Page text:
Coronavirus to lead to significant economic contraction across EBRD regions

By Anthony Williams
@ebrdtony

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Swift recovery possible but not assured

The coronavirus pandemic will lead to a significant contraction in output across the EBRD’s emerging economies and a swift recovery, while possible, is not guaranteed, according to the latest assessment from the Bank’s economists.

The extent of the contraction and the speed of recovery will depend largely on the duration of measures to contain the virus, which even now is expected to result in the greatest disruption to global economic activity since the Second World War. 

In the longer term, the Covid-19 crisis may lead to reassessment of concentration risks in global manufacturing, perhaps leading to a new emphasis on diversification and reshoring. This could open new business opportunities for companies in the EBRD regions.

Even before the onset of the deadly virus, economic growth in the EBRD regions had been easing as a result of a slowdown in global expansion and moderating global trade growth. 

“The Covid-19 pandemic hit on top of this deceleration and is expected to result in a substantial output contraction, at least in the near term,” the EBRD report says. 

Under the EBRD’s central scenario, restrictions on cross-border and domestic activity are assumed to last for several months, with a gradual relaxation and a return to normality during the second half of the year. If this is the case, output in the EBRD regions is likely to contract in 2020, with growth resuming after lockdowns are eased.

If lockdowns remain in place for much longer, the economic impact will be significantly deeper. Prolonged quarantines and extended closures of schools and businesses may result in substantial loss of production capacity.

This would have a negative impact on the potential rate of medium-term growth and may result in deep structural damage to consumer service industries, such as airlines, cinemas and restaurants, although others, including food deliveries, may benefit.

The lockdowns would also impose a large fiscal cost and result in sharp increases in public debt. These new levels of debt may be affordable in some countries because of very low real interest rates but other economies may face binding fiscal constraints. 

Containment measures across the EBRD regions are affecting both domestic demand and supply as countries shut down borders and close universities, restaurants and shops. Some countries have seen significant disruptions beyond the services sectors. For instance, all major car factories have closed in Hungary, Serbia and the Slovak Republic.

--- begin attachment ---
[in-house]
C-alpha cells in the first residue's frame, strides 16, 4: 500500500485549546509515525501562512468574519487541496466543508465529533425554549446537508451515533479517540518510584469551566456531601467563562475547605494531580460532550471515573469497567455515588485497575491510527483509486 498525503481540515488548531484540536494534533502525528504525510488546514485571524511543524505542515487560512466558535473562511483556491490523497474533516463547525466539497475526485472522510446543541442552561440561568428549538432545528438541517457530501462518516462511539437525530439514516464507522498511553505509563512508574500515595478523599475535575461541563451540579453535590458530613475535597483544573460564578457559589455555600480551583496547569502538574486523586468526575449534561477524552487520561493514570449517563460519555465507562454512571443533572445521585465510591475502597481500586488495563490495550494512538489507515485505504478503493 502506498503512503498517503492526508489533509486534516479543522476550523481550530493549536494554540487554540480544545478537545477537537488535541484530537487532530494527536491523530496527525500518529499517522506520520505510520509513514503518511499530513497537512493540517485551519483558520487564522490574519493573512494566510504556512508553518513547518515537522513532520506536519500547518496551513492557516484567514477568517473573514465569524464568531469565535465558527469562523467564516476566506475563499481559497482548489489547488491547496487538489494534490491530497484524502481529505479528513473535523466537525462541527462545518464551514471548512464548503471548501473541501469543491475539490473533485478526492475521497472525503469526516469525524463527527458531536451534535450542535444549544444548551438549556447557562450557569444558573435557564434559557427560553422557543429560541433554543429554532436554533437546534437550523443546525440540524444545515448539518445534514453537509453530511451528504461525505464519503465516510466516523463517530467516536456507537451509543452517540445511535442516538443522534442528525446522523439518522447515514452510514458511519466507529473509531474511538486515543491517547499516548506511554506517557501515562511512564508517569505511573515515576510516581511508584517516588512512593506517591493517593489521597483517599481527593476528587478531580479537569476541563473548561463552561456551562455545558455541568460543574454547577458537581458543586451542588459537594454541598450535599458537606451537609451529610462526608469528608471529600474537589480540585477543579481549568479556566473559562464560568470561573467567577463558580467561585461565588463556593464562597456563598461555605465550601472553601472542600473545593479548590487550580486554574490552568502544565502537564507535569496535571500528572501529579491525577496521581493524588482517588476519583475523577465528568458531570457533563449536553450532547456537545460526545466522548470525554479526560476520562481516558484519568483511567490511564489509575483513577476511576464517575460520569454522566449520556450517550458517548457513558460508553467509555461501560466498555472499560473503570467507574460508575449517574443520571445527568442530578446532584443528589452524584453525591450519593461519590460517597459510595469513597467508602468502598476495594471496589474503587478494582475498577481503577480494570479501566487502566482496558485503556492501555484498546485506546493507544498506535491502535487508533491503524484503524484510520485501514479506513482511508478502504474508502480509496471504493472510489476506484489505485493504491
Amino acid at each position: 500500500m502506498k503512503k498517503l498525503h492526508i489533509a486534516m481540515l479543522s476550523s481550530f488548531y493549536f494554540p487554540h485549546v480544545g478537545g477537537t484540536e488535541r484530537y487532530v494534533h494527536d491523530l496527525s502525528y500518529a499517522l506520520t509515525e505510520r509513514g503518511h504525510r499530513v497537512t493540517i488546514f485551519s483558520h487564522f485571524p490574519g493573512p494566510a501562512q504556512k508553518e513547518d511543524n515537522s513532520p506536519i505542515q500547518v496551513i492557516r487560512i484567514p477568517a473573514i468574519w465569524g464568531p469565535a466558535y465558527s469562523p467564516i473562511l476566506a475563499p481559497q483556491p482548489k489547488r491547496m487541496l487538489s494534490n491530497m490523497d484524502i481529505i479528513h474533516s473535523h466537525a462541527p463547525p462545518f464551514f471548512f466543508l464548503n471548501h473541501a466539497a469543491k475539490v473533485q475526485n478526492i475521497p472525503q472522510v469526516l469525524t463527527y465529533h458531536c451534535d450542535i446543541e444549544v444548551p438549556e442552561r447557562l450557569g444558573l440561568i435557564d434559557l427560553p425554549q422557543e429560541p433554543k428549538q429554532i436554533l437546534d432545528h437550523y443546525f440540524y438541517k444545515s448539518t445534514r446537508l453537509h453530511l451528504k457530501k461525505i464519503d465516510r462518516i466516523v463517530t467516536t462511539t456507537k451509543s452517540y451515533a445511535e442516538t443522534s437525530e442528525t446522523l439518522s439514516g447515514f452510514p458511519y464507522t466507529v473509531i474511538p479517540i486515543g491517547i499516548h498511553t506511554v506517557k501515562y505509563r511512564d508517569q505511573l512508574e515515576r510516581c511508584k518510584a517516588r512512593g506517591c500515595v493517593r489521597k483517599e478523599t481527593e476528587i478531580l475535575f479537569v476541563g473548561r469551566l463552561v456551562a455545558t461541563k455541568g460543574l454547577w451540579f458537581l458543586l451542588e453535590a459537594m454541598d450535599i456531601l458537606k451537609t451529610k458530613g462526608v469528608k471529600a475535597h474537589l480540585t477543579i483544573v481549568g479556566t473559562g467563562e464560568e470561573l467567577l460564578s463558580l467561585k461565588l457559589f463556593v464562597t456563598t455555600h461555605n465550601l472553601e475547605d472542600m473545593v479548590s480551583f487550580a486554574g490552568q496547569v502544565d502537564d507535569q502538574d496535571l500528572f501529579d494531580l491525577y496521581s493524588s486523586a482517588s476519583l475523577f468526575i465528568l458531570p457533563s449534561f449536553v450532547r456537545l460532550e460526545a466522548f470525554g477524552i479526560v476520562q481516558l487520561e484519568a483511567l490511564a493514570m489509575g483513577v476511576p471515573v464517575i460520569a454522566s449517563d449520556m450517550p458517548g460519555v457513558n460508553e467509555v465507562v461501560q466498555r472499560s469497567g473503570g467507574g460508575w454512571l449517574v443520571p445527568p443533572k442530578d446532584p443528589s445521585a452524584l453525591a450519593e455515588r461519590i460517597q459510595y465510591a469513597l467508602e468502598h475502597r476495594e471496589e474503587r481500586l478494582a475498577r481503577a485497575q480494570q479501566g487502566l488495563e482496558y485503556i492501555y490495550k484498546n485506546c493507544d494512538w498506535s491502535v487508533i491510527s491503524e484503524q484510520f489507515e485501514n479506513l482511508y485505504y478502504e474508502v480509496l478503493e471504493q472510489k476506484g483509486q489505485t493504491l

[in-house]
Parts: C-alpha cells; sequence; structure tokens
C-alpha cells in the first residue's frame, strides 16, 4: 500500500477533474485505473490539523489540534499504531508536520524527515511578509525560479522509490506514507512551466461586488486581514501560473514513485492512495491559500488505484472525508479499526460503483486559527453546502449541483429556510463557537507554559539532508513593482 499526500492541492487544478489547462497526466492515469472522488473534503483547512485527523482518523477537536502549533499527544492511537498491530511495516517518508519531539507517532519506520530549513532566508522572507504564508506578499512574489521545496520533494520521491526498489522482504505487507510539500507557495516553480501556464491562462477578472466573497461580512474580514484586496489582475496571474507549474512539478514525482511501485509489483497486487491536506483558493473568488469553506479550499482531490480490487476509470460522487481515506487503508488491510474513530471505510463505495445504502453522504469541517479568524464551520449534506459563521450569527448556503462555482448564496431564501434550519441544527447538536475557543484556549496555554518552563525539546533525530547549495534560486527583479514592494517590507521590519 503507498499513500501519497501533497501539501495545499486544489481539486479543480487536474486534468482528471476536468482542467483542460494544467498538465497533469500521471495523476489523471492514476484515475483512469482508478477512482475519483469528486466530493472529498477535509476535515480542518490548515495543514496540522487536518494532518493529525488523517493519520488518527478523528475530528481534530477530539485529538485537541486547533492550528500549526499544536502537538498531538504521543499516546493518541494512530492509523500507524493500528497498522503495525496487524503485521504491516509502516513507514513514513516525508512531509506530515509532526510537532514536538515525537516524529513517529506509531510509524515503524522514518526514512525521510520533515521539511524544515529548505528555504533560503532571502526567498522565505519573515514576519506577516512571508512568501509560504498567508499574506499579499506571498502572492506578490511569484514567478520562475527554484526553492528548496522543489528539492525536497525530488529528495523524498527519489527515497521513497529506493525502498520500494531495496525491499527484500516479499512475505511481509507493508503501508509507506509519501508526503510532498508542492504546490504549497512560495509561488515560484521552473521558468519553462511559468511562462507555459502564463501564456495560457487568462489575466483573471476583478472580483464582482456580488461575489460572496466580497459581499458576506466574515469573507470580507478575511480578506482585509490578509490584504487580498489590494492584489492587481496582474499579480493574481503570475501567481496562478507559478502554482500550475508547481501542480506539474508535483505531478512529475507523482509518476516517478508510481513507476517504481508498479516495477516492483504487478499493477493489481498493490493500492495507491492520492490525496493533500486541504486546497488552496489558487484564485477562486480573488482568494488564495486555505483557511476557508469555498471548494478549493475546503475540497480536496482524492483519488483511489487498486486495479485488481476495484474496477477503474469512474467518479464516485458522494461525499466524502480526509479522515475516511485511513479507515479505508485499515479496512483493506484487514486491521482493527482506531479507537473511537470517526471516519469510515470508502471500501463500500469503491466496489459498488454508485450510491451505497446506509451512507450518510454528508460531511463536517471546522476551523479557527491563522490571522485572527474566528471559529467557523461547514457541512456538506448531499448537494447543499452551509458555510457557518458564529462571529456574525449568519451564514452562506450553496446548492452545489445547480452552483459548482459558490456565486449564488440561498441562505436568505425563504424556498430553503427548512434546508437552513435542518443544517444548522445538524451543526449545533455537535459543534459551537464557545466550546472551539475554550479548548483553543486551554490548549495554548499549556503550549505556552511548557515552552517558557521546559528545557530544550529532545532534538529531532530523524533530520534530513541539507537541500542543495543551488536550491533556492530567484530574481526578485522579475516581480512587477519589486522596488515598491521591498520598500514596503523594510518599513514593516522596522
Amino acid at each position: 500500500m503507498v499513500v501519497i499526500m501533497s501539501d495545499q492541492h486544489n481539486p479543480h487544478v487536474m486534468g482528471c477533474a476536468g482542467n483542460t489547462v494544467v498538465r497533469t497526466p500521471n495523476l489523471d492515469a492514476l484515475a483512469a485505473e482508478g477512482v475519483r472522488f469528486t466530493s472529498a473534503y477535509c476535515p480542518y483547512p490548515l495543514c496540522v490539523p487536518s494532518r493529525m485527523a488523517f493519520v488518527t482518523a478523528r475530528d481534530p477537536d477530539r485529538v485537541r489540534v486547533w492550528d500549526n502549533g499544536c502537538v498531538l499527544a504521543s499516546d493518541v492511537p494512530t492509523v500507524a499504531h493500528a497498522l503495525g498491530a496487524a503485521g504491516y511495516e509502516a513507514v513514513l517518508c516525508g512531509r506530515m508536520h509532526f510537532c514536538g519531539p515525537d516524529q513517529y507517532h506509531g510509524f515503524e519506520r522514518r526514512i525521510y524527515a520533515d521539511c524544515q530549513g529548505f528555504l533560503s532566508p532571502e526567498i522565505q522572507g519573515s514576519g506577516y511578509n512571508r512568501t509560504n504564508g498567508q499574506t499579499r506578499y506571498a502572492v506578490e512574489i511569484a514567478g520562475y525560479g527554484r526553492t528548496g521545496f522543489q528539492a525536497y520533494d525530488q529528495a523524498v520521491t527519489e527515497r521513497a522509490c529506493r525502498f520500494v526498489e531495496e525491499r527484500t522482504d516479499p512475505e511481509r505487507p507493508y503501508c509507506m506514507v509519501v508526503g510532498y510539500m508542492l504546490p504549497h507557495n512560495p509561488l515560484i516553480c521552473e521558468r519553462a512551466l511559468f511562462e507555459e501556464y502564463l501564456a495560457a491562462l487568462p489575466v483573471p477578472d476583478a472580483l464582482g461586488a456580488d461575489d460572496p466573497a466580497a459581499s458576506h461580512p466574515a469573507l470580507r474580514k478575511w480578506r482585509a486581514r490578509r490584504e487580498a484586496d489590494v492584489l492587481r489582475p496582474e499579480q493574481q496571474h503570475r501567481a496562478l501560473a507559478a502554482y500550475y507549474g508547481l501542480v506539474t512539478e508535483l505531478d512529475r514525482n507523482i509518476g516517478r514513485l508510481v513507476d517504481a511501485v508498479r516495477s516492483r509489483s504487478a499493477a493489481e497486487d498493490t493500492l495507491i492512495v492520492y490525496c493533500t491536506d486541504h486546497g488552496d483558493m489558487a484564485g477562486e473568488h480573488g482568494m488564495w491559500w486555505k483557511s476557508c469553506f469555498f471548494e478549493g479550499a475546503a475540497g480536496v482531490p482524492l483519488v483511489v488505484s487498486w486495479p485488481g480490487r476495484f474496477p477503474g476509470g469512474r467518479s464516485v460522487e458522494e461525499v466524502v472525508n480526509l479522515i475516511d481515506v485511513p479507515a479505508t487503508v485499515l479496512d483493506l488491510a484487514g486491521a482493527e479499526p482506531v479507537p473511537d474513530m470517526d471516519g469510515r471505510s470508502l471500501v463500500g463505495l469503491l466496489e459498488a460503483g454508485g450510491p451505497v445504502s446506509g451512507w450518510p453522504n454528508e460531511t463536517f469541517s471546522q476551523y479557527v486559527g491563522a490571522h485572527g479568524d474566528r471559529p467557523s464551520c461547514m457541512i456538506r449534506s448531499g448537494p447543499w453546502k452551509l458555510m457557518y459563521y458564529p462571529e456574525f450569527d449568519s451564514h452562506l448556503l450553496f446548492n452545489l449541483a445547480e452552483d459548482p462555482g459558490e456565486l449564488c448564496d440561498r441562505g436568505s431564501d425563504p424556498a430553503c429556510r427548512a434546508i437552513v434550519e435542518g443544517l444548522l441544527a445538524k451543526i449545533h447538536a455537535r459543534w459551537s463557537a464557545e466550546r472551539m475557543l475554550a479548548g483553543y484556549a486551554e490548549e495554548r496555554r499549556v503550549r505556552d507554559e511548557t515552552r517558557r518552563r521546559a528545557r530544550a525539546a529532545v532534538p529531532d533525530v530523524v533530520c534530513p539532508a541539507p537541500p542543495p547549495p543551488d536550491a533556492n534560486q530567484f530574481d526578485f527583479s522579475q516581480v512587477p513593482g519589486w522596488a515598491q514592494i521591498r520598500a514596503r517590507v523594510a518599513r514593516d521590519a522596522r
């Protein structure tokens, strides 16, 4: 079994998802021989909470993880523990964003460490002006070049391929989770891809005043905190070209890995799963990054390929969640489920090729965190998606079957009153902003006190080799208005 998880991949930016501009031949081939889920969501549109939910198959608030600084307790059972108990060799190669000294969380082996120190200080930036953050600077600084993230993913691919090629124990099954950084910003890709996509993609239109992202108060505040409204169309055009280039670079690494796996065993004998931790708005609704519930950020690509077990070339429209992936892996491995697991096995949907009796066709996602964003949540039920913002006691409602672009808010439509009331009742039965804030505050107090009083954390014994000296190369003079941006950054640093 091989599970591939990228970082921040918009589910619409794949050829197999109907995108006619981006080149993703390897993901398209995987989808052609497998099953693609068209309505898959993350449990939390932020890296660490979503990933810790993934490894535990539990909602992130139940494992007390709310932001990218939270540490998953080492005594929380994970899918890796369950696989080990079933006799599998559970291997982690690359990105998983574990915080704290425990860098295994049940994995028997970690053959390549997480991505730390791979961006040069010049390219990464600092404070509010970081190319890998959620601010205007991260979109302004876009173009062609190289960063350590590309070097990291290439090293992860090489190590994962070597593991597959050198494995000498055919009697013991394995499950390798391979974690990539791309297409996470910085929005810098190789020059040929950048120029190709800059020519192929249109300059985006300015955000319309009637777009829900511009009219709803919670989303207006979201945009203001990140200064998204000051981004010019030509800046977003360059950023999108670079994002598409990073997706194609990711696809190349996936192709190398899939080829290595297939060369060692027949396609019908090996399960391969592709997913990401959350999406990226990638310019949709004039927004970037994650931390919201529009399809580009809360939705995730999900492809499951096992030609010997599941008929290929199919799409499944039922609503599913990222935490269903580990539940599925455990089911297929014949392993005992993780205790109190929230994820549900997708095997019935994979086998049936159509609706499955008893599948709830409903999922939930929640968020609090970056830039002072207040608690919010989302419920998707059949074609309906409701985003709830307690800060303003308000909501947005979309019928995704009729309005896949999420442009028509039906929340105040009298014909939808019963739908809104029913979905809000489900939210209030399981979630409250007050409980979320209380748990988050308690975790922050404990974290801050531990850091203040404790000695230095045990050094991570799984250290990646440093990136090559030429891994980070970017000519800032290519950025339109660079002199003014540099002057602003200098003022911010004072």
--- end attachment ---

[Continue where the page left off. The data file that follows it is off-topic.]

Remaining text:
External shocks affecting the EBRD regions include a sharp drop in commodity prices, which will weigh on the economies of commodity exporters, disruption to global value chains, a collapse in tourism and a drop in remittances.

Lower demand for commodities will hit the region’s commodity exporters, notably Azerbaijan, Kazakhstan, Mongolia, Russia and Turkmenistan. Lower oil prices will also weigh on those economies in Central Asia and in eastern Europe and the Caucasus with strong commercial ties to Russia.

Some commodity exporters, however, most notably Russia and Kazakhstan, have accumulated significant fiscal buffers and international reserves and have been able to introduce containment measures combined with economic stimulus.

While most EBRD countries are net importers of oil and stand to benefit from lower energy prices, some of the poorest of those energy importers are putting off containment measures in order to minimise the impact on their already fragile economies.

Economies in the EBRD regions are among the most integrated into global value chains. In central Europe, around 45 per cent of exports by value added are first imported in the form of inputs and components.

Trade links with China are strongest in Central Asia, while economies of central and south-eastern Europe are deeply integrated with Germany’s. The economies of eastern Europe remain strongly interlinked with Russia’s.

Several EBRD economies are highly vulnerable to broad disruptions in global tourism. Tourism revenues exceed 20 per cent of GDP in Georgia, Albania, Croatia, Montenegro, Cyprus and Greece.

Other countries depend strongly on remittances and recipient economies are vulnerable to large shocks hitting the “sending” countries. Remittances account for almost 30 per cent of GDP in Tajikistan and the Kyrgyz Republic and exceed 10 per cent of GDP in many other countries in Central Asia, the Caucasus, eastern Europe and the Western Balkans.

The EBRD will issue economic forecasts for its regions on 13 May.

Download the full document

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